Plasmodium berghei strain K173 parasites[18], kindly donated by Wijnand Eling, were used for all experiments. The parasites were maintained by weekly passage in the blood of non-immunized mice. Infections were initiated by the intraperitoneal injection of 1 × 106 infected erythrocytes (IEs) in 200 μL of normal saline, and parasitaemia was monitored from the third day of infection by microscopic examination of thin, Giemsa-stained blood smears obtained from tail nicks. This blood was used to determine haemoglobin levels in a Hemocue 201 instrument (Hemocue, Denmark). Mice with fulminant parasitaemia or severe clinical symptoms were killed as required under Danish law.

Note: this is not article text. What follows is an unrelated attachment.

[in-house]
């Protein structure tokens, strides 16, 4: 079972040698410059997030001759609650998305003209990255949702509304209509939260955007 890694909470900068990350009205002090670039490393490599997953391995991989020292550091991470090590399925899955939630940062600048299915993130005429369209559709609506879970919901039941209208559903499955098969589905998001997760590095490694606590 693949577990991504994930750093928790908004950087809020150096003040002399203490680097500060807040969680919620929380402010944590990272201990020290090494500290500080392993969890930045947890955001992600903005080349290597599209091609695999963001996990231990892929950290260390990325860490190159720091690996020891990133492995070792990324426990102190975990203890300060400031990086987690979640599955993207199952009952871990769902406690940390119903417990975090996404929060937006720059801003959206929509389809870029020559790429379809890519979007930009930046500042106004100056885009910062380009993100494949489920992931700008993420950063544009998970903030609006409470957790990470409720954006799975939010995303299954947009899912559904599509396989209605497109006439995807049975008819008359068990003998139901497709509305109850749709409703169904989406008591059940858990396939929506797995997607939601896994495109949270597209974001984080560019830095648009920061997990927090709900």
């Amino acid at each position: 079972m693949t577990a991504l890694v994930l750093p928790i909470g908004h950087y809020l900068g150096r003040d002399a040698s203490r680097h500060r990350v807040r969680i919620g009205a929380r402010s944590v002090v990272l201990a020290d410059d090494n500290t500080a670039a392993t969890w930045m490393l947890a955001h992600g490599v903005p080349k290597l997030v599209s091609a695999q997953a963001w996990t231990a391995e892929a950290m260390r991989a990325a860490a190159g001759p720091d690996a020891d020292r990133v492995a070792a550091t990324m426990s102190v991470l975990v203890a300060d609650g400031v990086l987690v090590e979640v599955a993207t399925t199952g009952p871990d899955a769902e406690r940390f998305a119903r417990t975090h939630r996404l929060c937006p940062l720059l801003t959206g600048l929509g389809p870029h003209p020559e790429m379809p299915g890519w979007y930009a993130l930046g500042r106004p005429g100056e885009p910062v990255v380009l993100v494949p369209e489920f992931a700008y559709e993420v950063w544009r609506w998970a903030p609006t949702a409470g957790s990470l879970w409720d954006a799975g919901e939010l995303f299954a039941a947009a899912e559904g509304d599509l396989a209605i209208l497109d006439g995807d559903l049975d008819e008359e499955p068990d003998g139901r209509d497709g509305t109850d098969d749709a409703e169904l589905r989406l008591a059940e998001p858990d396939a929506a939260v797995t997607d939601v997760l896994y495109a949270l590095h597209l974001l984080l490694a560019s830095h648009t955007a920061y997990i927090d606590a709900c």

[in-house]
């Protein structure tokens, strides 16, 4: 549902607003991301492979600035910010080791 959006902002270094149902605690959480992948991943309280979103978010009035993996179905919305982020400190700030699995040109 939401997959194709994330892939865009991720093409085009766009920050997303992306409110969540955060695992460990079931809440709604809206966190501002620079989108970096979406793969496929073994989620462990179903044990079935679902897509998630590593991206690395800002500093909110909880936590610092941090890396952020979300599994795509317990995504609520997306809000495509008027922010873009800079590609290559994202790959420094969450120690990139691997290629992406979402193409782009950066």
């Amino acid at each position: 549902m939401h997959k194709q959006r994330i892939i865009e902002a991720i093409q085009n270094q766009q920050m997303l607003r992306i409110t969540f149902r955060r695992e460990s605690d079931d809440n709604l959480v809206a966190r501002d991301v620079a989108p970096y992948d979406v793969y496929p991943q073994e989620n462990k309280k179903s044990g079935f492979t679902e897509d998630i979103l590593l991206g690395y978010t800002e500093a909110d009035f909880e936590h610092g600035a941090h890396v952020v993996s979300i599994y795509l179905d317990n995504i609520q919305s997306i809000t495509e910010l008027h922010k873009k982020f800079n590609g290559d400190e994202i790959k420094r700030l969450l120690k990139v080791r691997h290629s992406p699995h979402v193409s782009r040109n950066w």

A modification of the immunization protocol described by Eling and Jerusalem[18] was used. Briefly, six- to eight-week-old mice were infected as described above. The infection was suppressed by adding 15 mg/l sulphadiazine (Sigma-Aldrich) to the drinking water from day 4 (D4) to D11 and D18 to D25 following infection. On D32, the mice were challenged using the same inoculum and route used for immunization. Mice showing very low or microscopically undetectable parasitaemia after one week were considered immune.

Mating and pregnancy monitoring